NASA and DARPA will Demo a Nuclear Thermal Rocket Engine in Space by 2027

NASA and DARPA will Demo a Nuclear Thermal Rocket Engine in Space by 2027

NASA and DARPA will work together to develop and demonstrate a nuclear thermal rocket engine in space by 2027. The Demonstration Rocket is part of the Agile Cislunar Operations (DRACO) programme.

DRACO’s proposed solid core nuclear thermal rocket temperatures could reach almost 5000 degrees fahrenheit, which will need new advanced materials. It will use high-assay low-enriched uranium (HALEU) fuel, rather than highly-enriched uranium, “to have fewer logistical hurdles on its ambitious timeframe”. Highly enriched uranium has many restrictions to prevent diversion to make nuclear weapons.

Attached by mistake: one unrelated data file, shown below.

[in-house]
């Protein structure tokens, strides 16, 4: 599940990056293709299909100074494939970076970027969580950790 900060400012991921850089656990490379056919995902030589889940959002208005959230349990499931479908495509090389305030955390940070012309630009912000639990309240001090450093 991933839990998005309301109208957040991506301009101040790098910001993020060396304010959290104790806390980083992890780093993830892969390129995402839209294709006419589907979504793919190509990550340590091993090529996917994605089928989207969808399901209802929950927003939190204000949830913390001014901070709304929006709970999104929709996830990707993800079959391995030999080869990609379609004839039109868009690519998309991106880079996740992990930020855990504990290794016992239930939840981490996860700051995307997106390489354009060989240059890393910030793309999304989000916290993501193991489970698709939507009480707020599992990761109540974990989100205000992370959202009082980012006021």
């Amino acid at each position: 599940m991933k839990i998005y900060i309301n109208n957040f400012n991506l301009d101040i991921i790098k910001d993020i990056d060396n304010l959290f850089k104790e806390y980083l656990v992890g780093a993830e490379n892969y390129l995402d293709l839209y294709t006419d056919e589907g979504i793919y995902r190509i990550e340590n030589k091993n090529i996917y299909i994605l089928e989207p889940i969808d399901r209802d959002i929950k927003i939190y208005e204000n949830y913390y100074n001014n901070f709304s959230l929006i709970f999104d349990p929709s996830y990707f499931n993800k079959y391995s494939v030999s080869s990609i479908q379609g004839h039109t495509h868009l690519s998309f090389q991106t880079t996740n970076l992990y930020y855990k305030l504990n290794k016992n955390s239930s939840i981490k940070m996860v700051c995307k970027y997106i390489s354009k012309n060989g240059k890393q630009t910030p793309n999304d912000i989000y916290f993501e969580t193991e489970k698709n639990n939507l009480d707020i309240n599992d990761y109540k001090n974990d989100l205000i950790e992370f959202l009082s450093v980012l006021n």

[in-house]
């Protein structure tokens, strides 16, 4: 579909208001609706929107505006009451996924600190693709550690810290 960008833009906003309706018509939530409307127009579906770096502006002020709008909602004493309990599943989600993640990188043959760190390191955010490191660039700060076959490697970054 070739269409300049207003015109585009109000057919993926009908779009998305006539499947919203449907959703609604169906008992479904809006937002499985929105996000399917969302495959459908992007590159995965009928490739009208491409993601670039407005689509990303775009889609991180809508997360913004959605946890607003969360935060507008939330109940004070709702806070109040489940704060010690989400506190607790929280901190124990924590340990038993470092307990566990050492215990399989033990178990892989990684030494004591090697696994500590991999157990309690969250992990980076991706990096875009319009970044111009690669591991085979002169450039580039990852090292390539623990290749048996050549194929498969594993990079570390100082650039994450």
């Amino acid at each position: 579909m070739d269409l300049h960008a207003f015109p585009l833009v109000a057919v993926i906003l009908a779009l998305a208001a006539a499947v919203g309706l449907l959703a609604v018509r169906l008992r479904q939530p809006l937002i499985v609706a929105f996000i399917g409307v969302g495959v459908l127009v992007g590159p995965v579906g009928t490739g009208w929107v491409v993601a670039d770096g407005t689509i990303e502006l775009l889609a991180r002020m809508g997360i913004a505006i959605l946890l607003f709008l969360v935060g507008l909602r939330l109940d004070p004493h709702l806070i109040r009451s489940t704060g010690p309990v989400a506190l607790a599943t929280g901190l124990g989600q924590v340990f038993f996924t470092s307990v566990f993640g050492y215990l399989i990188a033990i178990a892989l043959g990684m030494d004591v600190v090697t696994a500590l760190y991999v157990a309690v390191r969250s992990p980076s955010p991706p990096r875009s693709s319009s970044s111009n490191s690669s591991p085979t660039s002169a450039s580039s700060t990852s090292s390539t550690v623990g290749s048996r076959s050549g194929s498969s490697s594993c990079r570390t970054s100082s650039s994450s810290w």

The plan is to engineer the system so the engine’s fission reaction will only turn on once it is in space. The goal is to test the nuclear thermal rocket engine enabled spacecraft in Earth orbit during 2027.

Nuclear thermal rocket could speed travel in space by about 2 to 5 times and reduce travel time. DARPA says that the nuclear thermal rocket offers a thrust-to-weight ratio 10,000 times greater than electric propulsion and two to five times greater efficiency than in-space chemical propulsion.

Nuclear thermal rocket programs have been on and off again for the past 60 years but no nuclear thermal rocket has made it to space.

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